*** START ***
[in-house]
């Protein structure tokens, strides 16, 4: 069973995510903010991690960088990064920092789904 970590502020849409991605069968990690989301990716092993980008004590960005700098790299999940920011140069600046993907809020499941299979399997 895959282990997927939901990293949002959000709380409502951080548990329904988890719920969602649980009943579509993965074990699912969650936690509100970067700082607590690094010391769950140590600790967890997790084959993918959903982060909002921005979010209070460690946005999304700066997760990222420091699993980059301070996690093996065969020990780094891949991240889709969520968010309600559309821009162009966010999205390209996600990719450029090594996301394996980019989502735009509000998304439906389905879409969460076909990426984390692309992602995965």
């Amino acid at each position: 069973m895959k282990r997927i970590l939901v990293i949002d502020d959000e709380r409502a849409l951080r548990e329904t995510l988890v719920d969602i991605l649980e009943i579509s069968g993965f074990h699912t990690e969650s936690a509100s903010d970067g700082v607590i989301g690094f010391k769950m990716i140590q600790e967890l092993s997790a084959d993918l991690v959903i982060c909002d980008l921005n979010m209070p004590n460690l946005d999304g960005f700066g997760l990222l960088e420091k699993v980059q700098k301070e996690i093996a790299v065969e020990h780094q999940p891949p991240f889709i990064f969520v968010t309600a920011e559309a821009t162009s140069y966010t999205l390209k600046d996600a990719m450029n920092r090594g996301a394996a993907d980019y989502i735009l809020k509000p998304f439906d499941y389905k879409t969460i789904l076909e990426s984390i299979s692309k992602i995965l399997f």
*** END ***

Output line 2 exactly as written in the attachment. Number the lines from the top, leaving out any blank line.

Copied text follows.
């Protein structure tokens, strides 16, 4: 069973995510903010991690960088990064920092789904 970590502020849409991605069968990690989301990716092993980008004590960005700098790299999940920011140069600046993907809020499941299979399997 895959282990997927939901990293949002959000709380409502951080548990329904988890719920969602649980009943579509993965074990699912969650936690509100970067700082607590690094010391769950140590600790967890997790084959993918959903982060909002921005979010209070460690946005999304700066997760990222420091699993980059301070996690093996065969020990780094891949991240889709969520968010309600559309821009162009966010999205390209996600990719450029090594996301394996980019989502735009509000998304439906389905879409969460076909990426984390692309992602995965």